Some German carmakers showing their wares at the Auto Shanghai 2005 motor show are hoping flashy presentations and new models will boost sales. Others are resigned to the continuing decline in market share in China.
Mercedes-Benz sees a silver lining in China while VW sees only clouds
In spite of a dramatic decline in sales and the loss of market share, German car manufacturers are still looking with optimistic eyes at the burgeoning Chinese auto market.
The Auto Shanghai 2005 car show opens its doors on Friday and German carmakers will be out in force and showing no signs that China has lost any of its allure. In fact, the day before the show was due to begin, some of them were speculating about double-digit growth figures and a resurgent luxury car segment in the world's third-largest vehicle market.
There was no indication that the battering German cars have taken recently in the Chinese market had put any of the manufacturers off displaying their extravagent wares at Auto Shanghai 2005. As if to signal Germany's intent, Mercedes-Benz announced that it would present four new models at this year's show and added that it would begin local production of C- and E-Class models in China in the second half of 2005.
A show of R-, B-, M- and CLK-Class
In an ostentatious show of resolve, Mercedes will roll out the star of its show, the Grand Sports Tourer R-Class, in Shanghai, along with the new Compact Sports Tourer B-Class, the updated CLK-Class and the new M-Class sport utility vehicle. All in all, it's not a line-up one would associate with an auto-market shrinking violet.
"Already today, Mercedes-Benz offers 14 model lines in China," Thomas Weber, a member of parent company DaimlerChrysler's board of directors, told a press conference in Shanghai."Our product range is the broadest in the premium and luxury segments. With the start of local production in a new plant in Beijing, we will further strengthen our long-term commitment in this important market."
BMW hopes for resurgent luxury car sector
Not to be left out, BMW is looking to Shanghai to confirm the resurgence of the luxury car market and turn around the nine percent drop in sales the company reported in the first quarter of 2005.
BMW will use the motor show to present the new 3 Series model, which was developed in Munich but built for the Chinese market in its factory in the Shenyang province, where the new 5 Series is also under construction.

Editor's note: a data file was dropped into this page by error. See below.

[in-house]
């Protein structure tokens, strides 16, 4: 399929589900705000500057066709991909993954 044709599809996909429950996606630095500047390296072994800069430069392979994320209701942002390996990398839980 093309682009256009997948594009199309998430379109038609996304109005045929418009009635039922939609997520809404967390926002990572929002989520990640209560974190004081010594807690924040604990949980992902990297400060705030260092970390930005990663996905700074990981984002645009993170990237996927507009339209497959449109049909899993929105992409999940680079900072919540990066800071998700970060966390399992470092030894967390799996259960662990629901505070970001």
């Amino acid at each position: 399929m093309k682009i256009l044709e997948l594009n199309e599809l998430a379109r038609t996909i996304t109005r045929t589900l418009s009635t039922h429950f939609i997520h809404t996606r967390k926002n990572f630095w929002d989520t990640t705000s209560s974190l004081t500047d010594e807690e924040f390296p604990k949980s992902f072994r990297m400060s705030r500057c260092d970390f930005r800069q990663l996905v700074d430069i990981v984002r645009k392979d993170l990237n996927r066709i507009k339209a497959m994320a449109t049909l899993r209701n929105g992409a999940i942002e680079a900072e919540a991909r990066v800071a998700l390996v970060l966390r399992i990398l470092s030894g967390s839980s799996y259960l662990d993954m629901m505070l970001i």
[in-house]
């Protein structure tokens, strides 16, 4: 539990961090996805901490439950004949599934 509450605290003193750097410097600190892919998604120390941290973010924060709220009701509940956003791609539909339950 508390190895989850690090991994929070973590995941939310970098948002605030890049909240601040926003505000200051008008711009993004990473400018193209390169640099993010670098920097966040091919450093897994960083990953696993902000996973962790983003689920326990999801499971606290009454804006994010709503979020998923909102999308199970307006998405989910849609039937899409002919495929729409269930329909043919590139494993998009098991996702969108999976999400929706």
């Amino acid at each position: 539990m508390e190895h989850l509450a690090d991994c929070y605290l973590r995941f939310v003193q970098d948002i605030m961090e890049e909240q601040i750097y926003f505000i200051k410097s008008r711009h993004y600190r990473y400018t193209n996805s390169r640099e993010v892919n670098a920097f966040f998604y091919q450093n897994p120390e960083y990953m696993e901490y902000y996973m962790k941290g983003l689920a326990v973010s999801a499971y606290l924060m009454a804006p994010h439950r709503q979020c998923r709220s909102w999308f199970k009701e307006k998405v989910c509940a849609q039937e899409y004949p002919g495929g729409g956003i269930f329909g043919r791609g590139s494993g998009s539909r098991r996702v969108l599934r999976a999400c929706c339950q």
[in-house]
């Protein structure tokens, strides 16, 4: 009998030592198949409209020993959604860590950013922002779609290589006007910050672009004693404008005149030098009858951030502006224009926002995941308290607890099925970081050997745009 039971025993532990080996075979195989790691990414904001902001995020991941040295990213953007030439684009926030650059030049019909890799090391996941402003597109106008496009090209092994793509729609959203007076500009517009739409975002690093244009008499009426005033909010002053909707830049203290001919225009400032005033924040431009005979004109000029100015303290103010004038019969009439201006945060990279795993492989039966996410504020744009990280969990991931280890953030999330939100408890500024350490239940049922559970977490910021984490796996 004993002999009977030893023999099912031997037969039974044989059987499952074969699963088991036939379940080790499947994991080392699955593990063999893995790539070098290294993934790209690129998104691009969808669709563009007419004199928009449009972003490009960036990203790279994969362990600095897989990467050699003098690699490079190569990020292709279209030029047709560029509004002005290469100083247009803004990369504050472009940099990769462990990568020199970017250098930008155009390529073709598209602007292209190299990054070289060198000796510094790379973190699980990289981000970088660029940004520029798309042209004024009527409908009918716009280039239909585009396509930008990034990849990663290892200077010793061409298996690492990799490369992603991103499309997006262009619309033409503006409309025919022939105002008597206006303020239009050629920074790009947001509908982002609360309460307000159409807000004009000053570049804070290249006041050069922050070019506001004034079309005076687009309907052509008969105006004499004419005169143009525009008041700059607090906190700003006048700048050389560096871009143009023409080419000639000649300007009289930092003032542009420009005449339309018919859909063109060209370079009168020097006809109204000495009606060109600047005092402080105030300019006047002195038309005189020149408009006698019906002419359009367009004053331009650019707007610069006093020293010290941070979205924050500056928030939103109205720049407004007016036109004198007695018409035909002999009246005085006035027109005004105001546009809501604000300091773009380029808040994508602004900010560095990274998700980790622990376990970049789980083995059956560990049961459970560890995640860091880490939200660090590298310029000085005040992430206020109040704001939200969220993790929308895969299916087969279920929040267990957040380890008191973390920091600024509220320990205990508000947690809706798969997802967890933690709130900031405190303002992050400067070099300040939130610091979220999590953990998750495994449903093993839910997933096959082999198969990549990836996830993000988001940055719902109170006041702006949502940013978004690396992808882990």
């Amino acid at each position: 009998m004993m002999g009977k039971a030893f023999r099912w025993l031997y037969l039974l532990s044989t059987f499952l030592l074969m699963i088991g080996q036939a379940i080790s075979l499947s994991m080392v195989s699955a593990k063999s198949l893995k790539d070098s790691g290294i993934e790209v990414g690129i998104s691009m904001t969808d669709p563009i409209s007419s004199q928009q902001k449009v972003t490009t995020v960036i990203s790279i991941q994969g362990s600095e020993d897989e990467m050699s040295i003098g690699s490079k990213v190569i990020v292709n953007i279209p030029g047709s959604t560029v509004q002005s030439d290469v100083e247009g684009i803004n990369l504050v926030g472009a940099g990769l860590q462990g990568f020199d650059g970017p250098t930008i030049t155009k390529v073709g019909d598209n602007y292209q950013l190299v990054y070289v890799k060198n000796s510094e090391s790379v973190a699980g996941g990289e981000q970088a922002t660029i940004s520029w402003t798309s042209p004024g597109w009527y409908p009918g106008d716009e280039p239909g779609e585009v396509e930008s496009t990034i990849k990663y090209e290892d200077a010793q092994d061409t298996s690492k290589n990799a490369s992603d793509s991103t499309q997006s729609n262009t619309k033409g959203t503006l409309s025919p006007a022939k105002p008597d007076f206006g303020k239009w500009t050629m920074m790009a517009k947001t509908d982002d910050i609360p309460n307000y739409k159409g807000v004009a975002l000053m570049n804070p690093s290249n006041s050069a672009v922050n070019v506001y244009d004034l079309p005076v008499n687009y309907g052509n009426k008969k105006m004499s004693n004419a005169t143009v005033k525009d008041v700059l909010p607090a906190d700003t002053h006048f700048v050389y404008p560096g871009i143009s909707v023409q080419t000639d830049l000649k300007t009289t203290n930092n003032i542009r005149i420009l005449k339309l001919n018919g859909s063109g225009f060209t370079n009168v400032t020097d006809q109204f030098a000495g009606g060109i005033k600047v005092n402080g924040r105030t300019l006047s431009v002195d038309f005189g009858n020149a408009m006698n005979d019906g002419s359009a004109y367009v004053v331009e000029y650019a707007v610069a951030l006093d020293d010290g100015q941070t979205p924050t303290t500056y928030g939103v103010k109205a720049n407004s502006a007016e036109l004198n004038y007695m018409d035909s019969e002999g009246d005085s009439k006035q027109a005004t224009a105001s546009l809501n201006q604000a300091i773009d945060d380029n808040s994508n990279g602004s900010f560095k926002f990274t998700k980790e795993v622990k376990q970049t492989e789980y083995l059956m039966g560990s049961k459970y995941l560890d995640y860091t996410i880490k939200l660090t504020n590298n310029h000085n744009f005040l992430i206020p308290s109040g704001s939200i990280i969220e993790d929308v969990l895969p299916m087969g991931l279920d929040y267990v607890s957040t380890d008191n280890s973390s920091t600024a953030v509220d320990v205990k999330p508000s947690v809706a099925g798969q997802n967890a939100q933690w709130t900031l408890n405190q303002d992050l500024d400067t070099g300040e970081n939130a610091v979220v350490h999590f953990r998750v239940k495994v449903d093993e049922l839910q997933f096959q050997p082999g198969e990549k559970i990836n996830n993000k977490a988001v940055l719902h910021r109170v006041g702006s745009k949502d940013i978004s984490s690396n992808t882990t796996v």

BMW chief Helmut Panke is confident that the sales climate in the future will be such that the factory will eventually turn out 100,000 models for the Chinese market. Optimism is certainly not lacking at BMW, seeing as the company only sold 6,000 cars in China in the first quarter.
"China rates in the top 10 of BMW's markets, and with this expected growth we will certainly reach a situation where China gets into the top five," Panke told reporters.
VW records first market drop below 20 percent
While the luxury car manufacturers are putting on a brave face at Auto Shanghai with their shiny new attempts at seducing the Chinese market, Volkswagen injected a sense of desperate realism to proceedings by announcing that, for the first time, its market share in the country fell below 20 percent at the end of the first quarter, as competition from Hyundai, General Motors and other companies increased.
"The market has got a lot tougher,'' said Bernd Leissner, head of Volkswagen's operations in China at the Auto Shanghai 2005 show on Thursday. "We will fight to make sure we don't have a loss this year in China.'' The Wolfsburg-based company, the largest foreign carmaker in China, has seen its market share drop from as much as two-thirds since it started making cars in the People's Republic in 1985.
Volkswagen chief Bernd Pischetsrieder previously said he planned to sell 600,000 to 650,000 cars in China this year to keep about 20 percent of the Chinese market. The company plans to introduce the Touran minivan and the Caddy to China in 2005 to spur sales, as demand for its Santana sedans wanes.